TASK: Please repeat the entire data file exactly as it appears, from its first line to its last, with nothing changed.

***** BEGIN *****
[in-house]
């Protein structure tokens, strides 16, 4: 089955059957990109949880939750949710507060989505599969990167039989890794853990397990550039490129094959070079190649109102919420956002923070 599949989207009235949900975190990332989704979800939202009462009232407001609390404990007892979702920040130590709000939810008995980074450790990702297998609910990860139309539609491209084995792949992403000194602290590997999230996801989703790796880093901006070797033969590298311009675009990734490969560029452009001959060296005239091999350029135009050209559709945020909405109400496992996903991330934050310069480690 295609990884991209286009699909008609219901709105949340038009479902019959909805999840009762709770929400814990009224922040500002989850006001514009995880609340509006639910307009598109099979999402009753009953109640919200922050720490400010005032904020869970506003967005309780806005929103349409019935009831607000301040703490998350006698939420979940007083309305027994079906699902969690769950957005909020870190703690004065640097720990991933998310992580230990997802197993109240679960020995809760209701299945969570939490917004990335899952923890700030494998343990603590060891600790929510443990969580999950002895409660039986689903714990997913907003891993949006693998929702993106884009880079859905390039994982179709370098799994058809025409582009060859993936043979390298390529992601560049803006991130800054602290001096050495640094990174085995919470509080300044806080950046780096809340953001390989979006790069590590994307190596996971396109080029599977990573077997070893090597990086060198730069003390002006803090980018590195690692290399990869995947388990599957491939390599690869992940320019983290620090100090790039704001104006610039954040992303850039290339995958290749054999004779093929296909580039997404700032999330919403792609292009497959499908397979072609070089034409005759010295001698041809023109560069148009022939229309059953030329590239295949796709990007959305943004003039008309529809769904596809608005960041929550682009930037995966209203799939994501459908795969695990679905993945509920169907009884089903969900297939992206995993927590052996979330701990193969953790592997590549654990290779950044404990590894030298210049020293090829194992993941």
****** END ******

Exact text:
[in-house]
């Protein structure tokens, strides 16, 4: 089955059957990109949880939750949710507060989505599969990167039989890794853990397990550039490129094959070079190649109102919420956002923070 599949989207009235949900975190990332989704979800939202009462009232407001609390404990007892979702920040130590709000939810008995980074450790990702297998609910990860139309539609491209084995792949992403000194602290590997999230996801989703790796880093901006070797033969590298311009675009990734490969560029452009001959060296005239091999350029135009050209559709945020909405109400496992996903991330934050310069480690 295609990884991209286009699909008609219901709105949340038009479902019959909805999840009762709770929400814990009224922040500002989850006001514009995880609340509006639910307009598109099979999402009753009953109640919200922050720490400010005032904020869970506003967005309780806005929103349409019935009831607000301040703490998350006698939420979940007083309305027994079906699902969690769950957005909020870190703690004065640097720990991933998310992580230990997802197993109240679960020995809760209701299945969570939490917004990335899952923890700030494998343990603590060891600790929510443990969580999950002895409660039986689903714990997913907003891993949006693998929702993106884009880079859905390039994982179709370098799994058809025409582009060859993936043979390298390529992601560049803006991130800054602290001096050495640094990174085995919470509080300044806080950046780096809340953001390989979006790069590590994307190596996971396109080029599977990573077997070893090597990086060198730069003390002006803090980018590195690692290399990869995947388990599957491939390599690869992940320019983290620090100090790039704001104006610039954040992303850039290339995958290749054999004779093929296909580039997404700032999330919403792609292009497959499908397979072609070089034409005759010295001698041809023109560069148009022939229309059953030329590239295949796709990007959305943004003039008309529809769904596809608005960041929550682009930037995966209203799939994501459908795969695990679905993945509920169907009884089903969900297939992206995993927590052996979330701990193969953790592997590549654990290779950044404990590894030298210049020293090829194992993941």